Ellen Wehn is the Director of Children’s Ministry at First United Methodist Church Owasso in Owasso, Oklahoma. Ellen also has experience in church daycare and week day preschool ministries.

Easter is a time when churches prepare for visitors. Of course we want all of our visitors to feel welcome. We make sure there are volunteers in the parking lot to help with parking, as well as volunteers inside – available to give directions to classes. Easter Lilies line the altar in keeping with the occasion.

But what about one of the most important areas for young families visiting your church?

The nursery is one of the most important rooms in the church. It can mean the difference in a family making the decision of returning to your church after Easter. This area of the church should always be a warm environment for these young families. If the nursery doesn’t feel welcoming – and most importantly – safe, it won’t matter how many volunteers you have helping with parking and giving directions or how many Easter Lilies are lining the altar. Those families won’t be back.

Here are some tips to help you get your nursery ready to greet Easter visitors.

  • TOYS: The church nursery seems to be the place people bring toys that their children have outgrown. Unfortunately, some of those old toys can make the nursery look like a forgotten area. Take some time before Easter to inspect all the toys. Get rid of old and broken toys, and toys that look dirty.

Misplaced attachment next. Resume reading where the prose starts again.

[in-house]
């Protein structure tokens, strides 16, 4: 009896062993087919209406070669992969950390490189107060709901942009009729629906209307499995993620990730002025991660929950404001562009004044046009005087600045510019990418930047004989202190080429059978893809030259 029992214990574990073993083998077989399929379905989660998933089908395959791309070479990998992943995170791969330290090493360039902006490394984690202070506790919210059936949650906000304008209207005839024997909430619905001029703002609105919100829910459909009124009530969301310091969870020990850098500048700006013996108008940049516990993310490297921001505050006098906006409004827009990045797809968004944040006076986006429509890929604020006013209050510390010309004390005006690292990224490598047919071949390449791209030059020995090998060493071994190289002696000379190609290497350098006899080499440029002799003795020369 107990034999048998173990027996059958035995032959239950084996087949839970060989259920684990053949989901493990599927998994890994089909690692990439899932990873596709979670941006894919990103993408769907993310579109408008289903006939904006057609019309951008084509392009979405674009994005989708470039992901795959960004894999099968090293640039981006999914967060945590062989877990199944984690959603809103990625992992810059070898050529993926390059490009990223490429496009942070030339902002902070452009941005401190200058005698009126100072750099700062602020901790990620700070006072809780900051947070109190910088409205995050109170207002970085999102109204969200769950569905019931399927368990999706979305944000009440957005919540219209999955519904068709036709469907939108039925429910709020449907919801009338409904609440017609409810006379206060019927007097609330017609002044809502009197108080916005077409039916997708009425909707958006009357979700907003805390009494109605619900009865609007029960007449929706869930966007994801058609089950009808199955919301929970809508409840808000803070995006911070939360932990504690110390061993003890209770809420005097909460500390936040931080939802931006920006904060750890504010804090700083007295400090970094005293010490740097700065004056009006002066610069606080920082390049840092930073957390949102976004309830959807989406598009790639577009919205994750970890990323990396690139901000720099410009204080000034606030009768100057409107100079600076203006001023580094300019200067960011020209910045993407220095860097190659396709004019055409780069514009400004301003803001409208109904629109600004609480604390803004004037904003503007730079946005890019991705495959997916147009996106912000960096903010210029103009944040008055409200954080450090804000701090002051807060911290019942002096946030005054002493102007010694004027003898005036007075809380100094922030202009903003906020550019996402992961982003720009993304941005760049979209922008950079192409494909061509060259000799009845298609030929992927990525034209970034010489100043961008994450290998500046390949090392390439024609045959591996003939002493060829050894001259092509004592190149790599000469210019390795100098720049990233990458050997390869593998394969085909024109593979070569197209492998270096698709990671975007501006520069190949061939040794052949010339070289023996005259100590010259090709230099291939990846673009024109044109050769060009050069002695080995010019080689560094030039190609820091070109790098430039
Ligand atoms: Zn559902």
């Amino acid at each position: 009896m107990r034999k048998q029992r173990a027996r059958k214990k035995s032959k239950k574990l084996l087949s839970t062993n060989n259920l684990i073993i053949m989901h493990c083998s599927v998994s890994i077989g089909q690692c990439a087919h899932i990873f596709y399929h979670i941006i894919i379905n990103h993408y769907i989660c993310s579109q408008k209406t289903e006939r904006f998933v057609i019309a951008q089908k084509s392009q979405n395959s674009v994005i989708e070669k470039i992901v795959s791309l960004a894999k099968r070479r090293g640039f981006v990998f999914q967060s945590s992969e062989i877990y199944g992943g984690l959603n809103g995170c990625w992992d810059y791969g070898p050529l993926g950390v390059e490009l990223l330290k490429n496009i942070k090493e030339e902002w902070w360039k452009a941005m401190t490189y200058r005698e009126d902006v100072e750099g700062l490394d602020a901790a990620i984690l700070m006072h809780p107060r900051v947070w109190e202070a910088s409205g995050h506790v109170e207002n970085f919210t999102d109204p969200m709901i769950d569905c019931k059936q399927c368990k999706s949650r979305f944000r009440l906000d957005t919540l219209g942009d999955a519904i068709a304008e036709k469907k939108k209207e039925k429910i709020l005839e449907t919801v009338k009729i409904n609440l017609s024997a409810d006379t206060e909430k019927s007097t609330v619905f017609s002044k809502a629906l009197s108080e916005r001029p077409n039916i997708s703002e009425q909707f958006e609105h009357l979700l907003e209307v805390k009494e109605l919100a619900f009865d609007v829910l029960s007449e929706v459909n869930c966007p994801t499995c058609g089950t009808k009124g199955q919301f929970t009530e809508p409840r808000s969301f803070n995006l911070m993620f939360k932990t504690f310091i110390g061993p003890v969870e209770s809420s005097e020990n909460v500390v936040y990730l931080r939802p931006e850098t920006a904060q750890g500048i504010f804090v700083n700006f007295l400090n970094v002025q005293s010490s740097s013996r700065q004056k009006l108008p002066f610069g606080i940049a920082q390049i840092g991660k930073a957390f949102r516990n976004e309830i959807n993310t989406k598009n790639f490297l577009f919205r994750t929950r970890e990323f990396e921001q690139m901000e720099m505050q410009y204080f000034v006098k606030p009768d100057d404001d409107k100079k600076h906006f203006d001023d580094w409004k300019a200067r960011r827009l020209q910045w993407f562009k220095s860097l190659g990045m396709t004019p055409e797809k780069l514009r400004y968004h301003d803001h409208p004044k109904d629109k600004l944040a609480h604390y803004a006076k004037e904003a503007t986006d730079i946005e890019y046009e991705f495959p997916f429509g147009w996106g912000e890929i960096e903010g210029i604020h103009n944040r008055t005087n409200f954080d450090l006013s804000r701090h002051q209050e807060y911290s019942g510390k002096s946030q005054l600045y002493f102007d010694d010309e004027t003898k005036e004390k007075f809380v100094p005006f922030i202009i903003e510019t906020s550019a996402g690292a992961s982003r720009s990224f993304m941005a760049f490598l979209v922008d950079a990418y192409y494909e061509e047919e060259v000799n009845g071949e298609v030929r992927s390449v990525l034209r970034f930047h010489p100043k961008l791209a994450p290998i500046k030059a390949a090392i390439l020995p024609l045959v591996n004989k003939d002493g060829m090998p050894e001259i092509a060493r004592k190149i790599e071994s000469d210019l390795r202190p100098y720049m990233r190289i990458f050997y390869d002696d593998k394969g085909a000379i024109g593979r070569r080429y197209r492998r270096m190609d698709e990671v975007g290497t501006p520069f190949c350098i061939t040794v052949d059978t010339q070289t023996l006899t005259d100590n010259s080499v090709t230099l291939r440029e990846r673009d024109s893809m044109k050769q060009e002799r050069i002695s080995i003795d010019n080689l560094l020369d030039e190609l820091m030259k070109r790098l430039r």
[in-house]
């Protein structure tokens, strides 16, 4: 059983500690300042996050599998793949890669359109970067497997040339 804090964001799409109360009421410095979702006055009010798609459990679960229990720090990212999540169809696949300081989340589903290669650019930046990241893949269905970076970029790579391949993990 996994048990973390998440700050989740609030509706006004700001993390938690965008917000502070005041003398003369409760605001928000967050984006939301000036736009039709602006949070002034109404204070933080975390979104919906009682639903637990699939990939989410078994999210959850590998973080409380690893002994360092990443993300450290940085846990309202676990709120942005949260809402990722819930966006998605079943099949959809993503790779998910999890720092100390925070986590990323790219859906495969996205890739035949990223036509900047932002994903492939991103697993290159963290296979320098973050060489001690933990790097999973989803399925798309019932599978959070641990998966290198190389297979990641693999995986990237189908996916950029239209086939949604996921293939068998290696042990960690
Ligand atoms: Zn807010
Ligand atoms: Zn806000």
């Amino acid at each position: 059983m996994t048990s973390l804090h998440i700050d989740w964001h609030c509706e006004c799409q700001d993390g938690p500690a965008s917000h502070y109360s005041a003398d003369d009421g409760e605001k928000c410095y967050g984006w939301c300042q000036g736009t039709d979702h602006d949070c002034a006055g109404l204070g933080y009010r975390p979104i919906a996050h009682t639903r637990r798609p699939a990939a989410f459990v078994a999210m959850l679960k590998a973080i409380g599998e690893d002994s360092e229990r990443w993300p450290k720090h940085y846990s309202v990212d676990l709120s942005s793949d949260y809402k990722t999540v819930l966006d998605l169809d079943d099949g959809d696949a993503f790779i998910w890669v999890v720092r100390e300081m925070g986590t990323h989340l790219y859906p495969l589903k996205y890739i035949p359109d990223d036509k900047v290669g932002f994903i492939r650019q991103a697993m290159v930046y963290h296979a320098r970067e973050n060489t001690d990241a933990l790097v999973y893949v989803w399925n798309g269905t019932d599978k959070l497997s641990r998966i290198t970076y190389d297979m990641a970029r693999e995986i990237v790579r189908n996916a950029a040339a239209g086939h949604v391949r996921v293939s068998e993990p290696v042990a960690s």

• SAFETY: A major concern for all parents is safety. Are all your nursery workers and volunteers background-checked and CPR certified? Is your nursery there some kind of boundary to limit only people with background checks into the nursery? These things help parents feel secure about leaving their child with you. Don’t be afraid to post a sign letting everyone know about your safety procedures and background checks.
  • HAZARDS: Look around for any safety hazards. For example – If you have no door to a restroom in the nursery, be sure there is a baby gates to keep a toddler from going into a bathroom. Dangerous items need elevated beyond the reach of babies. Electrical outlets should be covered. Check for rips in the changing pad. These are things that visiting parents will see.
  • A CALM SPACE: This might be a good time to update the look of your nursery by giving it a fresh coat of paint. Remember, the child is separating from their mother, you want this to be a very calm area. Avoid a bright color on the wall with bold designs or huge murals.  You want to choose a very soft color. Gray is very popular right now and very calm. You can always add a few areas of color in the room to give it some pop, but be sure to emphasize a calm feeling.

  • DECORATING THE NURSERY: A great way to decorate your nursery is with pictures of your happy babies in your nursery. One of my favorite pictures we have hanging in the nursery is a 6 month old child playing with one of our pastors.

  • HOSPITALITY ROOM: Some parents are not comfortable leaving their child in the nursery. Is there a room you can have available for mothers to nurse, change diapers, or just calm a fussy child? Even better, stream the worship service into the room.
  • FINAL TOUCHES: Ensure the nursery smells nice! Use an appropriate, safe device that can emit nice scents (the scent needs to be mild and not over powering). Some soft music playing helps with a relaxing drop off time.
  • GOING HOME: Be sure to provide the parents a report they can take with them of how many times the child was changed, as well as bottles or snacks they have had. Include a few details about activities to show the visiting parents that their children are kept active whenever possible.